Design for Wind Resistance

Design for Wind Resistance

Buildings overturned. Roofs lifted. Structures separated from the foundation. Entire buildings levelled. The aftermath of a major storm is a sobering sight, and there's no denying that catastrophic weather events, such as EF-5 tornadoes, are incredibly destructive.

The good news is that these events are statistically rare. In fact, 95 percent of tornadoes are weak enough to be withstood by a well-built structure. With tornado season starting in spring and hurricane season right behind it, wind-resistant construction is a timely topic for designers.

Impacts of the most common high-wind events are easily mitigated by a few wind-resistant construction techniques. "A wind-resistant home costs a little more than a code-minimum home, but it can be several times stronger at resisting wind forces," says Bryan Readling, PE, of APA. "These building shell reinforcements typically cost less than $1000, including labor, for an average-sized home."

Wind as Lateral Force

Forces during wind events, illustrated Correct lateral design is essential to wind-resistant construction. Wind can act on the structure from any direction, so the design must withstand lateral forces in two directions at right angles to each other.

Wind-resistant structures are designed to handle lateral forces acting along both the length and the width of the structure, as well as an uplift vertical force, in addition to the obvious downward vertical load path. The forces, acting in all directions, act on every element, and every connection between elements, of the structure. (For more information on lateral design, see Introduction to Lateral Design, Form X305.)

Fully sheathed exterior walls and roof and floor diaphragms of plywood or OSB that are properly connected to each other and to the foundation provide strong and reliable resistance to lateral forces exerted by high wind activity.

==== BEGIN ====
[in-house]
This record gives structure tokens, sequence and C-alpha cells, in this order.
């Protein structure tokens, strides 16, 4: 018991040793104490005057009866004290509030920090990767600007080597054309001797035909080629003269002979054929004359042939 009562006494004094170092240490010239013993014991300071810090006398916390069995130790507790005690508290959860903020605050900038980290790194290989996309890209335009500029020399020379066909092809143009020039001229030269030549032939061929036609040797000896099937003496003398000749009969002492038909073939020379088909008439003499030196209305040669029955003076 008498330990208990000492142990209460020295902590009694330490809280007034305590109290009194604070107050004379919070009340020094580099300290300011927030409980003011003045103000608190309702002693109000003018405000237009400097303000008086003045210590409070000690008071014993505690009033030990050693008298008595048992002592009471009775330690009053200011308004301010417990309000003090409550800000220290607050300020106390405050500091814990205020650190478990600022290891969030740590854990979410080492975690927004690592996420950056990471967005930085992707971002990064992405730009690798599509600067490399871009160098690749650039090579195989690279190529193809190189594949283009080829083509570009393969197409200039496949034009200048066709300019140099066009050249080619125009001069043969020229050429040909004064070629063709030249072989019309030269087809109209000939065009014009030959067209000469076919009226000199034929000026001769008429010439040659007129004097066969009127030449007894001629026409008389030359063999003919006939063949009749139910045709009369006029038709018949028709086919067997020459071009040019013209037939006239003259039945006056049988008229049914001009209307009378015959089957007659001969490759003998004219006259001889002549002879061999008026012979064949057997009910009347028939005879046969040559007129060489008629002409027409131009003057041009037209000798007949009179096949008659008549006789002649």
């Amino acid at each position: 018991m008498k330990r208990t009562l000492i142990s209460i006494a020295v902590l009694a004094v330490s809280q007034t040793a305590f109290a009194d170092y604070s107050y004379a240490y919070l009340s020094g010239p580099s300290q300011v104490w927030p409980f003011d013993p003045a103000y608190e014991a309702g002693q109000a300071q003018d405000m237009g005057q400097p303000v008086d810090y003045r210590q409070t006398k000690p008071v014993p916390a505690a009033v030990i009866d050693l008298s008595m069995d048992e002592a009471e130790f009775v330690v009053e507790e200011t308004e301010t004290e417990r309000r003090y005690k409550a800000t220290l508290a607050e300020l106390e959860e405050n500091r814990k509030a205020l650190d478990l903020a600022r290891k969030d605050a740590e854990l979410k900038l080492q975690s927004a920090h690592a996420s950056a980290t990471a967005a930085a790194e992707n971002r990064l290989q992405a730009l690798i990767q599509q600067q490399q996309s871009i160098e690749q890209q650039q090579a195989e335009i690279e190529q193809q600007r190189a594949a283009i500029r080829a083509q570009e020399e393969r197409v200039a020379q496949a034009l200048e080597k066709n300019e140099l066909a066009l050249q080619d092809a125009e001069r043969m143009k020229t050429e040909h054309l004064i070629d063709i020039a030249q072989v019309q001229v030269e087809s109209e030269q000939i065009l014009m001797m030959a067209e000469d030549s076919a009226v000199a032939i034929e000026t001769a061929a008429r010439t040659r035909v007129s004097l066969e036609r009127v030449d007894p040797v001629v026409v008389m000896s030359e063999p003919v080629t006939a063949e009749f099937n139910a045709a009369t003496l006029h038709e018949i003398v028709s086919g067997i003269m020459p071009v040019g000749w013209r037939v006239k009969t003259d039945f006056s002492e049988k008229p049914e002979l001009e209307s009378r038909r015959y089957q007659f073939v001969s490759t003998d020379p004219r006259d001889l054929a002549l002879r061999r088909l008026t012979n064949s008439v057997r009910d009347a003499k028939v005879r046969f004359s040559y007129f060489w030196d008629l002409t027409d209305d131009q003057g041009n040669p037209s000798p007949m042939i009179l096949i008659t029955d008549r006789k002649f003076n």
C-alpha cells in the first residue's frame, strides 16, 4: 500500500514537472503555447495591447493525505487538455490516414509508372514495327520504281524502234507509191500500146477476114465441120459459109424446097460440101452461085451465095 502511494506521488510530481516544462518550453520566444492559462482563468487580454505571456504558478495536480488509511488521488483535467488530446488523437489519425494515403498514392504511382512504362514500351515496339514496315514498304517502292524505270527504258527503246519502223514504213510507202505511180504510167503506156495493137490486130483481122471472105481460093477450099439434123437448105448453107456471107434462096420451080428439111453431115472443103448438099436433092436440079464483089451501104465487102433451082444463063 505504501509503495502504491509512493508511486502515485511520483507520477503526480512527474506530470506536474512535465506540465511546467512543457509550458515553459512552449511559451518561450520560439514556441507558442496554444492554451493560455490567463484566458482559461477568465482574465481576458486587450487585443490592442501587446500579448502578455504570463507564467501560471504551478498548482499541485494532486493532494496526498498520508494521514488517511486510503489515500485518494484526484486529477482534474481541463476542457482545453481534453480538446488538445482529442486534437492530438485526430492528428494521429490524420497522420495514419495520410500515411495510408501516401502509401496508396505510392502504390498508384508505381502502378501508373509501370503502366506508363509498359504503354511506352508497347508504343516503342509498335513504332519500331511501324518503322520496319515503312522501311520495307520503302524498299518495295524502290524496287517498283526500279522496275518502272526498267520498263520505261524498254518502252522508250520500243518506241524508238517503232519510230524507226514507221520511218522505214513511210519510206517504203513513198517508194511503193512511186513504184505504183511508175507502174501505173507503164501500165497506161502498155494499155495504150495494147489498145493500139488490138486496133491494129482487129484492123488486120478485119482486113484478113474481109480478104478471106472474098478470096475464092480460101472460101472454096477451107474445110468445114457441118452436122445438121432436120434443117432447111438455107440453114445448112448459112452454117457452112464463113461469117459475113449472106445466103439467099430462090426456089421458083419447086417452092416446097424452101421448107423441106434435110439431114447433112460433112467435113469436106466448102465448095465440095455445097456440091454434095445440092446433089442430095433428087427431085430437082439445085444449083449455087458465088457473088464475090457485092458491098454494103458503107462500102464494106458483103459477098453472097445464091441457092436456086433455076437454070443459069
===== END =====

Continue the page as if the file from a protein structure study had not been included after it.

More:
As Strong as the Weakest Component

Wind-resistant design is dependent upon all of its combined factors. Attention to correct design and installation of framing, foundation, shear walls, diaphragms, and inter-element fastening details is the key to a wind-resistant structure.

Good connections are especially important. A shear wall or diaphragm is not effective on its own in resisting lateral load effects but must be a part of a system. A roof diaphragm must transfer lateral loads to shear walls, and the shear walls must transfer this load into the foundation.

Common Vulnerabilities to Consider

High wind places stress on connections, so it's not surprising that poor connections are the single most common reason for failure during wind events. During tornadoes, inadequate roof-to-wall and wall-to-foundation connections are among the most frequent causes of structural failure. With hurricanes, it's slightly different: loss of roofing and sheathing due to improper connection detailing, including inadequate fastening of sheathing to supporting members, very frequently causes structural failure.

Another common vulnerability: breaches in the building envelope. Once a breach has occurred, the entire structure is vulnerable to failure due to internal pressure. Notorious weaknesses in the envelope include gable-end walls lacking structural sheathing, large openings like windows or garage doors, and any area where inadequate or poorly attached sheathing, non-structural sheathing, and/or low-strength cladding systems are used.

Structural sheathing provides wind resistanceGeneral Recommendations for Wind-Resistant Construction